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Renovations To Upgrade Sugarlands Visitor Center In Great Smoky Mountains National Park


Among Sugarlands Visitor Center improvements shown in this artist's rendering, visitors will see an exhibit area entry arch (upper left arrow) that will be printed on acoustic dampening material to reduce lobby noise in the museum. A new visitor information desk (center) will feature an ADA-approved counter that permits wheelchairs to pull under the tabletop. NPS image.

Starting today, the Sugarlands Visitor Center in Great Smoky Mountains National Park near Gatlinburg, Tennessee, undergoes renovations to improve the layout of the main lobby and visitor contact area.

The building will remain open to the public through March 31, the expected date of completion for the improvements. The much needed renovations are intended “to better serve the 850,000 thousand visitors who come through the visitor center annually,” said a National Park Service release.

Not only will the new visitor contact area create a sense of arrival—it will also be easier to access for visitors, “many of whom find the current museum entrance to be difficult to locate,” says park spokesperson Molly Schroer. “This renovation will alleviate that problem.”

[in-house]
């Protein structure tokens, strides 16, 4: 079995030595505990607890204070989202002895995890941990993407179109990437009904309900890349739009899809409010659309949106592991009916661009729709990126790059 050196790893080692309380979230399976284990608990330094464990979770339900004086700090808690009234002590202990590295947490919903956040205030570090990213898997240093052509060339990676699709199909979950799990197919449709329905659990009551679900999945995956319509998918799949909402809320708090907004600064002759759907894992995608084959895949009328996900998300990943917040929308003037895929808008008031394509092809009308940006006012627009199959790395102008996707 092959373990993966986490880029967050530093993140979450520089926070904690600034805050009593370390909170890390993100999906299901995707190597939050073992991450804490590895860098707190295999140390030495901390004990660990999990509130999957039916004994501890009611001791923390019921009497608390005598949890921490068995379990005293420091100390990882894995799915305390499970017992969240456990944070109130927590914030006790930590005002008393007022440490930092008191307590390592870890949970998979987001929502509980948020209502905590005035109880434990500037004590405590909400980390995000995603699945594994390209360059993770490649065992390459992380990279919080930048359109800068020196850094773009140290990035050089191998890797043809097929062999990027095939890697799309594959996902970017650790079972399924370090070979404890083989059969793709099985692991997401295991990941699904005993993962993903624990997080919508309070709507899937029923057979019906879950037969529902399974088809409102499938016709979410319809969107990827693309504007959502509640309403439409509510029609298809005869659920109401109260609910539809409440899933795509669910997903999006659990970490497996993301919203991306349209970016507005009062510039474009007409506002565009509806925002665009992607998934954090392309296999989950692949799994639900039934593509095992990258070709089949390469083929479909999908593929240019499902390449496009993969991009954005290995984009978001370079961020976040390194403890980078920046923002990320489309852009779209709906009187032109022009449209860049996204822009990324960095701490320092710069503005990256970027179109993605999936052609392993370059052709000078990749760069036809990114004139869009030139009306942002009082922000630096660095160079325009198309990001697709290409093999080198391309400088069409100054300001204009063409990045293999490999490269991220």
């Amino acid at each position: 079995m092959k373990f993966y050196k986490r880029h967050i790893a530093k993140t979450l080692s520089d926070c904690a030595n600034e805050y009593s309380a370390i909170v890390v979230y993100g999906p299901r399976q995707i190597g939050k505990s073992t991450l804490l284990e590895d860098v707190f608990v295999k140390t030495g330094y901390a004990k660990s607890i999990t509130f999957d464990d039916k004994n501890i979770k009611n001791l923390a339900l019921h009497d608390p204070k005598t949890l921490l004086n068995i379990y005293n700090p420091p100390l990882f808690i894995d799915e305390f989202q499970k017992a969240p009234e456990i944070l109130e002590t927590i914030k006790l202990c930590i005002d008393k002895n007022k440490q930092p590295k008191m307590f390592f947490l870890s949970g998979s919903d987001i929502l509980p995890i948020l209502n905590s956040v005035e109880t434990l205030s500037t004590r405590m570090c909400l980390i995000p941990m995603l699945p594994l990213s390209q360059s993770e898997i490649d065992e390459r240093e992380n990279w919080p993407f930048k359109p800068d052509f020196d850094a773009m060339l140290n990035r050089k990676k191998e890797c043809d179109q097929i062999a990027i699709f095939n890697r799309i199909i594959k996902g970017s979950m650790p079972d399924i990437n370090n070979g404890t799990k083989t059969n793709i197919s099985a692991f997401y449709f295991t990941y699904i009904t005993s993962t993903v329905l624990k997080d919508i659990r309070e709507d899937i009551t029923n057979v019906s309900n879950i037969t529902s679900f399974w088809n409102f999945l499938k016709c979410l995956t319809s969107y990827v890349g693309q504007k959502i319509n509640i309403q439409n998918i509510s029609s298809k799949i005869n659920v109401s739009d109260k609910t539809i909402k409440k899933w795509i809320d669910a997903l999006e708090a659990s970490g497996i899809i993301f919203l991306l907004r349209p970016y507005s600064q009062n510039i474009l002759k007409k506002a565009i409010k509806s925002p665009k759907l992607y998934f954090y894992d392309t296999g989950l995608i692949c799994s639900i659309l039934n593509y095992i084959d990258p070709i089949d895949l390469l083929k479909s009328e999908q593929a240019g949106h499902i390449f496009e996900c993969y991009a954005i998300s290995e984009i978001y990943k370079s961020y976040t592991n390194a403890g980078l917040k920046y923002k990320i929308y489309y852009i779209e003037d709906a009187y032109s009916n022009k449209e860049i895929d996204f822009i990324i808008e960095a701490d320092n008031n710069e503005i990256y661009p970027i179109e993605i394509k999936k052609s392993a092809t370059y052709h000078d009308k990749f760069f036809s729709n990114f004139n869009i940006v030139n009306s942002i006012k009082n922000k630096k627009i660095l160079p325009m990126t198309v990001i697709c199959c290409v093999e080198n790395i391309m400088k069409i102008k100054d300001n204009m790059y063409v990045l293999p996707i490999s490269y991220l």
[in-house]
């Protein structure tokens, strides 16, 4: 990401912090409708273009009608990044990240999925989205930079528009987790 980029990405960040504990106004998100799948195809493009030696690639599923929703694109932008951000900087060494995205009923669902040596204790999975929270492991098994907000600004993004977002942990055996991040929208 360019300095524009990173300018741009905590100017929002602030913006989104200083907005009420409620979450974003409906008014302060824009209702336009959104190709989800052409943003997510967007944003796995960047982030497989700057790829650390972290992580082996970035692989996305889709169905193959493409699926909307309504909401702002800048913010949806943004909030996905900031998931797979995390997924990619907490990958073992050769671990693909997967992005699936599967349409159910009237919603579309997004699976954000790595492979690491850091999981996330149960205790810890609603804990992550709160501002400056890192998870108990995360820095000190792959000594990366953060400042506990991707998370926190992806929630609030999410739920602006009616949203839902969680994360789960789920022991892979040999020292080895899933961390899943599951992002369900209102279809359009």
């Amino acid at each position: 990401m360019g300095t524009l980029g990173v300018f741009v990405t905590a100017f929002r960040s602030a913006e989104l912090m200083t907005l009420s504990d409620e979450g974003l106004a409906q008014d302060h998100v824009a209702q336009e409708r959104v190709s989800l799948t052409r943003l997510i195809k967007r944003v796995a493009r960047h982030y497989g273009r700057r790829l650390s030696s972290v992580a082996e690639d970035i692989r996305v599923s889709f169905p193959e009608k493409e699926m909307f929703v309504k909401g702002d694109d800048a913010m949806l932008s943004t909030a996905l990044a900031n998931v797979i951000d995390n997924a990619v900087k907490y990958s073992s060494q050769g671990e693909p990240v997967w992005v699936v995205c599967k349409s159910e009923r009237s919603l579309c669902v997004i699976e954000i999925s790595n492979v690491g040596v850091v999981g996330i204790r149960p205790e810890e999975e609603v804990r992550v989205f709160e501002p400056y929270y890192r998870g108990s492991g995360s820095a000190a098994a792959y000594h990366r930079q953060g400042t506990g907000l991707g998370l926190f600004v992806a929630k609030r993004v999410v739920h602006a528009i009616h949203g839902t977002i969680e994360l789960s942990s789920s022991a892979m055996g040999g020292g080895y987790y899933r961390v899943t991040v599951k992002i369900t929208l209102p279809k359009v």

New park information and interactive exhibits will enhance visitor orientation as visitors get a much improved introduction to park resources. Along with an improved lighting system, the new visitor information desk and interpretive exhibits will have more open space, permitting better circulation for guests and improved overall accessibility. New interactive exhibits in the lobby will focus attention on the park’s recent natural resource challenges, such as like air quality and forest health. In addition, access to the existing museum’s popular natural history exhibits will be improved. Sustainable products will be used in the renovations.

Antiquated Facilities

The Sugarlands Visitor Center was built in 1960 as a part of the National Park Service’s Mission 66 efforts—which explains why the current building design and informational displays “are very dated,” Ms. Schroer says.

Up until 2011, when the brand new Oconaluftee Visitor Center was constructed, Sugarlands was the only visitor center in the Smokies that was built specifically as a visitor center. With nearly one million annual visitors utilizing the facility’s services, the park wants to create an area that is a useful and pleasant experience for all.

The changes at Sugarlands occur as an opportunity to offer park visitors an experience a little more akin to the cutting edge experience now afforded by the park’s new Oconaluftee Visitor Center near Cherokee.

Construction Details

Construction work will be concentrated between 2 p.m. and 11 p.m. daily, Monday through Friday, now through the end of March. During this time period, the natural history museum portion of the visitor center will be closed to the public. All other services, including general information, the park film, and the bookstore will remain available. The park says visitors should expect to see construction work throughout the 3-month period.

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